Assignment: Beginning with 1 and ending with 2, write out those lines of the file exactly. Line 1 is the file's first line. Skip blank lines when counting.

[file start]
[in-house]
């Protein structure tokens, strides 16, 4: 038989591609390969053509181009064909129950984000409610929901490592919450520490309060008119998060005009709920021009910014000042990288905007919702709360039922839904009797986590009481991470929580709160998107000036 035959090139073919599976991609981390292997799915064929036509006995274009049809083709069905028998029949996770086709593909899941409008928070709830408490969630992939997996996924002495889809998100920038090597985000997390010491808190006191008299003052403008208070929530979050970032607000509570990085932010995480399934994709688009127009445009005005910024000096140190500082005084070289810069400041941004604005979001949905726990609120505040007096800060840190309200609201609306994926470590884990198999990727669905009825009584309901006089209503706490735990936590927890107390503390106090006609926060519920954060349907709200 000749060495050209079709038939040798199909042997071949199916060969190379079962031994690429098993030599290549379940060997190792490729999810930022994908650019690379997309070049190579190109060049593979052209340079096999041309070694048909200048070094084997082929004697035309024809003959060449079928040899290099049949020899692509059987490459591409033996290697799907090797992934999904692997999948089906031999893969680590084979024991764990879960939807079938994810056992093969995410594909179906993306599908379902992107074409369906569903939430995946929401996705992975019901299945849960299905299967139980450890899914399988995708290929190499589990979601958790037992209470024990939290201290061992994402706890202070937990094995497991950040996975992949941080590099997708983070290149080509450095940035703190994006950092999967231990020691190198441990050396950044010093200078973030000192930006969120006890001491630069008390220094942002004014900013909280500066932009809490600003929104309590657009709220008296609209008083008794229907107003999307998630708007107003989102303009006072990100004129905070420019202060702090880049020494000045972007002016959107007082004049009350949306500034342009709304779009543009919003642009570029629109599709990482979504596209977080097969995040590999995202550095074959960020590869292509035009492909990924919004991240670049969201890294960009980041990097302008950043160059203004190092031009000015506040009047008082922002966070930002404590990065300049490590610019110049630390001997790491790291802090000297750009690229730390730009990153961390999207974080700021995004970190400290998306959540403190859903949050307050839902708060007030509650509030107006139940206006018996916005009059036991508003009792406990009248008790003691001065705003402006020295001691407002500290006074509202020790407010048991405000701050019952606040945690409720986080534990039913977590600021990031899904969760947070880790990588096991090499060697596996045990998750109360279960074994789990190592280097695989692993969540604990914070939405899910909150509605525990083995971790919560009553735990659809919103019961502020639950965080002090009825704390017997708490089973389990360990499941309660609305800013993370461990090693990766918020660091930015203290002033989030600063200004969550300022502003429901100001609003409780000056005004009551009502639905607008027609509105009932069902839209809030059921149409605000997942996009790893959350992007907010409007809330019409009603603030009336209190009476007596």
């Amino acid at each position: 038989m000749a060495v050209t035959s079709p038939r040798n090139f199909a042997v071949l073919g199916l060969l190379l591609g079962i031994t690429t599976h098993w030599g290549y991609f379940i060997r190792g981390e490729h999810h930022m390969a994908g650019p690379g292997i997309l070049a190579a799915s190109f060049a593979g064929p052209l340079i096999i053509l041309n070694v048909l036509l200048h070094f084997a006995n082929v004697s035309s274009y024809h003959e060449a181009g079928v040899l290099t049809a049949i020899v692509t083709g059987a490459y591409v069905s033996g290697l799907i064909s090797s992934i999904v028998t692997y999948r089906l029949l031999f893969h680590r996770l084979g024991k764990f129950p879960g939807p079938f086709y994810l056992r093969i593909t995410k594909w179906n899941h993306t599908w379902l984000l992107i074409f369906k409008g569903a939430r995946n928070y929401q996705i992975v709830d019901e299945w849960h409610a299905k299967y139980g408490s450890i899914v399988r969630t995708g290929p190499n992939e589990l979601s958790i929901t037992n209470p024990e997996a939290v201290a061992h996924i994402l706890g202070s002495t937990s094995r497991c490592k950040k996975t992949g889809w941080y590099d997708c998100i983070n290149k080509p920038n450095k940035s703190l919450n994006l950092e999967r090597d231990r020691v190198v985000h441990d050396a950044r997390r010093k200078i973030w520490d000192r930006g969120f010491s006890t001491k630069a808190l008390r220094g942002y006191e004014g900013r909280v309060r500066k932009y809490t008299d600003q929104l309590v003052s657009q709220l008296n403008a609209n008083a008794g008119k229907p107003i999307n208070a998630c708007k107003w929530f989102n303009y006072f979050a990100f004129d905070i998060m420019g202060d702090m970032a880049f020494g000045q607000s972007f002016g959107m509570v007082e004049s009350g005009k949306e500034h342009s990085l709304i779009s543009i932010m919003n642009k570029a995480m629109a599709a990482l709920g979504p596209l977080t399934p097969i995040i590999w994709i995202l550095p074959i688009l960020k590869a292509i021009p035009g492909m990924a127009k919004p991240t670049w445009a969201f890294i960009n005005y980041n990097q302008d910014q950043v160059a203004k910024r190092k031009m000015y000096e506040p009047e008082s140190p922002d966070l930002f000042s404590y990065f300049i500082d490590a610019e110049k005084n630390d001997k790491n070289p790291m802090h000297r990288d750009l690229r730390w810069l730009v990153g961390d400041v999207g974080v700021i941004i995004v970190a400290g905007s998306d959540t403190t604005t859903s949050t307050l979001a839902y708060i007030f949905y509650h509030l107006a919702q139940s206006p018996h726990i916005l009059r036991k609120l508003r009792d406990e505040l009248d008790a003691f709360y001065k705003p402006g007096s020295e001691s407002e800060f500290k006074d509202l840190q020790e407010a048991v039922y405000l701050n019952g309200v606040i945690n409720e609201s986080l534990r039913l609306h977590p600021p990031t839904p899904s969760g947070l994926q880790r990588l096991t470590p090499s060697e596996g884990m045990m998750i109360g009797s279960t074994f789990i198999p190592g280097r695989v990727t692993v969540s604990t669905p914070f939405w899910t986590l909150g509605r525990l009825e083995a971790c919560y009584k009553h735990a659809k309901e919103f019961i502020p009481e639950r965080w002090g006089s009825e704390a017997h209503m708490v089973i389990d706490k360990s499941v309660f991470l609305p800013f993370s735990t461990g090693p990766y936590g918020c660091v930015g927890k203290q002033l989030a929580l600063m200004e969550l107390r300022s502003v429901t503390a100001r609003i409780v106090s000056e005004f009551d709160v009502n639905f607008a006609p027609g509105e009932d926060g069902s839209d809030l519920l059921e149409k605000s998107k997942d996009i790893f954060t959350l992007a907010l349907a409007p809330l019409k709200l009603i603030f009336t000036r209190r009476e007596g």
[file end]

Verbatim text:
[in-house]
């Protein structure tokens, strides 16, 4: 038989591609390969053509181009064909129950984000409610929901490592919450520490309060008119998060005009709920021009910014000042990288905007919702709360039922839904009797986590009481991470929580709160998107000036 035959090139073919599976991609981390292997799915064929036509006995274009049809083709069905028998029949996770086709593909899941409008928070709830408490969630992939997996996924002495889809998100920038090597985000997390010491808190006191008299003052403008208070929530979050970032607000509570990085932010995480399934994709688009127009445009005005910024000096140190500082005084070289810069400041941004604005979001949905726990609120505040007096800060840190309200609201609306994926470590884990198999990727669905009825009584309901006089209503706490735990936590927890107390503390106090006609926060519920954060349907709200 000749060495050209079709038939040798199909042997071949199916060969190379079962031994690429098993030599290549379940060997190792490729999810930022994908650019690379997309070049190579190109060049593979052209340079096999041309070694048909200048070094084997082929004697035309024809003959060449079928040899290099049949020899692509059987490459591409033996290697799907090797992934999904692997999948089906031999893969680590084979024991764990879960939807079938994810056992093969995410594909179906993306599908379902992107074409369906569903939430995946929401996705992975019901299945849960299905299967139980450890899914399988995708290929190499589990979601958790037992209470024990939290201290061992994402706890202070937990094995497991950040996975992949941080590099997708983070290149080509450095940035703190994006950092999967231990020691190198441990050396950044010093200078973030000192930006969120006890001491630069008390220094942002004014900013909280500066932009809490600003929104309590657009709220008296609209008083008794229907107003999307998630708007107003989102303009006072990100004129905070420019202060702090880049020494000045972007002016959107007082004049009350949306500034342009709304779009543009919003642009570029629109599709990482979504596209977080097969995040590999995202550095074959960020590869292509035009492909990924919004991240670049969201890294960009980041990097302008950043160059203004190092031009000015506040009047008082922002966070930002404590990065300049490590610019110049630390001997790491790291802090000297750009690229730390730009990153961390999207974080700021995004970190400290998306959540403190859903949050307050839902708060007030509650509030107006139940206006018996916005009059036991508003009792406990009248008790003691001065705003402006020295001691407002500290006074509202020790407010048991405000701050019952606040945690409720986080534990039913977590600021990031899904969760947070880790990588096991090499060697596996045990998750109360279960074994789990190592280097695989692993969540604990914070939405899910909150509605525990083995971790919560009553735990659809919103019961502020639950965080002090009825704390017997708490089973389990360990499941309660609305800013993370461990090693990766918020660091930015203290002033989030600063200004969550300022502003429901100001609003409780000056005004009551009502639905607008027609509105009932069902839209809030059921149409605000997942996009790893959350992007907010409007809330019409009603603030009336209190009476007596």